Monday, February 21, 2011

The Inverted "T" Shape

Occasionally a student will ask me about why Rogier van der Weyden's Deposition altarpiece (also called "Descent from the Cross, c. 1440, shown left) is formed in an unusual shape. Up until this point, I have always answered that the shape (which looks like an inverted "T") was a traditional form for altarpieces in Northern Europe. Although this answer is true, I have recently learned that I could give a much more detailed response to my students. In a fascinating article, "The Inverted "T"-Shape in Early Netherlandish Altarpieces: Studies in the Relation between Painting and Sculpture," scholar Lynn F. Jacobs explores some reasons for why this particular shape would have contained significance, meaning, and specific purpose. 1 I wanted to highlight some of her ideas here:

  • The inverted "T" could help to visually emphasize the most important scene in the altarpiece. Along these lines, the added vertical section could also accommodate particular narrative features (such as a cross, as is well demonstrated in van der Weyden's Seven Sacraments altarpiece, c. 1445-50, shown right).2
  • The elevated section of the shape could have been used to suggest a type of hierarchy (in terms of sanctity). The more sanctified, holy persons appear in the most elevated section of the "T" altarpiece. This visual emphasis on sanctity is connected with the idea of heaven (since heaven is usually conceived as being a place "on high"). Jacobs points out that this connection with heaven is implicit in the "T" shape, simply by virtue of its form.3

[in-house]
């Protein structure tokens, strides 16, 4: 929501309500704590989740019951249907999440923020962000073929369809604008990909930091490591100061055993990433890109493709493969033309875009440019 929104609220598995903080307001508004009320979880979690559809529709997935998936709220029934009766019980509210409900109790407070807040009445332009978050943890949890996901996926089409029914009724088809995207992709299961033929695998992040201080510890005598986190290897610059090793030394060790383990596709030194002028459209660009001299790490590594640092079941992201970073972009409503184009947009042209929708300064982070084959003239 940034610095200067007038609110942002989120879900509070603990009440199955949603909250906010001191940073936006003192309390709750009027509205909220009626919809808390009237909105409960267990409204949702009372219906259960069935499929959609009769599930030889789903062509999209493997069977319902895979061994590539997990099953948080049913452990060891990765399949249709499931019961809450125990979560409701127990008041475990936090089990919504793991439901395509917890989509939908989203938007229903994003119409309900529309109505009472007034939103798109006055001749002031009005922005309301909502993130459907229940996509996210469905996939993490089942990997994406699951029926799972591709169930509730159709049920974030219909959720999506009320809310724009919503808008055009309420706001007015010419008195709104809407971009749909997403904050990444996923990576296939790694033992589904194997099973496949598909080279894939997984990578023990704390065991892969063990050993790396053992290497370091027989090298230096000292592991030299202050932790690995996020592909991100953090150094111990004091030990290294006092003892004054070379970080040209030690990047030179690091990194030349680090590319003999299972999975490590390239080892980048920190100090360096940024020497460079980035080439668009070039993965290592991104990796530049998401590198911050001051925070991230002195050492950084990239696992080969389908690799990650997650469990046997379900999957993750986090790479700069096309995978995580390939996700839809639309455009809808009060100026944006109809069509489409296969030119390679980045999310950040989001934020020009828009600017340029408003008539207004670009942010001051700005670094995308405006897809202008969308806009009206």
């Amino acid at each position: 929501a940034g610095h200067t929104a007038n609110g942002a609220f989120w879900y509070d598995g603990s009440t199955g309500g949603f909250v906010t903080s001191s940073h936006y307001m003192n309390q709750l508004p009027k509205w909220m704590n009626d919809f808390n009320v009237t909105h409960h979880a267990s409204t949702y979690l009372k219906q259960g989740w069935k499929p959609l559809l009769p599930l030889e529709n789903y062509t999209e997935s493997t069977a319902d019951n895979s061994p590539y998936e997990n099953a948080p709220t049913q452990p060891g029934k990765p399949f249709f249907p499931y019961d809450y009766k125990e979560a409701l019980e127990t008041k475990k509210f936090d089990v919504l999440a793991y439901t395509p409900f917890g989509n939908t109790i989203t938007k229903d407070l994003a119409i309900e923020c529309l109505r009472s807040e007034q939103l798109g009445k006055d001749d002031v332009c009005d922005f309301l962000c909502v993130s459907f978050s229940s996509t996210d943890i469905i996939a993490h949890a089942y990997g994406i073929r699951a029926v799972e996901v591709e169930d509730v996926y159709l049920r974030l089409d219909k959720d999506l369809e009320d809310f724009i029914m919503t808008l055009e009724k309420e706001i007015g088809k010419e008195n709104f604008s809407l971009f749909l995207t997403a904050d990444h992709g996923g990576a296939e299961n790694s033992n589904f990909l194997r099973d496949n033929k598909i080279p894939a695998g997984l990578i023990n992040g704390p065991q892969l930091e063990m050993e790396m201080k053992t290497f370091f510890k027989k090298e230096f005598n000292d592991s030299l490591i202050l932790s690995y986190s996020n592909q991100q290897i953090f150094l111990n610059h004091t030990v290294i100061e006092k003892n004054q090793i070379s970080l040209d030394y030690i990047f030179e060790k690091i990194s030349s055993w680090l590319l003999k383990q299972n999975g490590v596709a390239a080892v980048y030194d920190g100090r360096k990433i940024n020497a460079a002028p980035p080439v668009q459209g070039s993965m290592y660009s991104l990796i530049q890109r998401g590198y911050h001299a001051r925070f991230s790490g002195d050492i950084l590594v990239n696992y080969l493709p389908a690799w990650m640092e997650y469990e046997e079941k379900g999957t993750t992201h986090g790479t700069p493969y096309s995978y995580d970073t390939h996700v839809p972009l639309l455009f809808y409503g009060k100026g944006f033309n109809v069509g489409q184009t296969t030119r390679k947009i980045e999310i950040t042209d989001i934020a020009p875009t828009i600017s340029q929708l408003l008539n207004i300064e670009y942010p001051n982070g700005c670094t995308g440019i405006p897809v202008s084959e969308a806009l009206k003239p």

• The "T" shape could have symbolic associations with the church, since it also mimics the architectural cross section of a Gothic cathedral. (Notice how Seven Sacraments even places the figures within a cathedral setting, with the vertical section for the nave elevation and the smaller areas for the side aisles.) Jacobs even points out that some of these altarpieces seem to suggest the triple portal facade of a cathedral.4
  • Jacobs particularly stresses that the inverted "T" might have originated for practical reasons (and perhaps later took on these aforementioned symbolic associations). These altarpieces were used to define space during the celebration of the Mass. During this service, the priest elevates the Sacrament and holds it high in the air. Not only does the "T" shape altarpiece create "a backdrop to frame the display of the sanctified Host," but the vertical stress of the shape ensures "a backdrop that could encompass this elevated gesture."5 Since the elevation of the Sacrament had been an established part of the Mass service since the thirteenth century, this practical explanation seems extremely logical to me.
What suggestion do you particularly like? Do you have a favorite Netherlandish altarpiece that is formed in an inverted "T" shape?

1 Lynn F. Jacobs, "The Inverted "T"-Shape in Early Netherlandish Altarpieces: Studies in the Relation between Painting and Sculpture," Zeitschrift für Kunstgeschichte 54 Bd., H. 1 (1991): 33-65.
2 Ibid., 36.
3 Ibid., 48.
4 Ibid., 37.
5 Ibid., 45.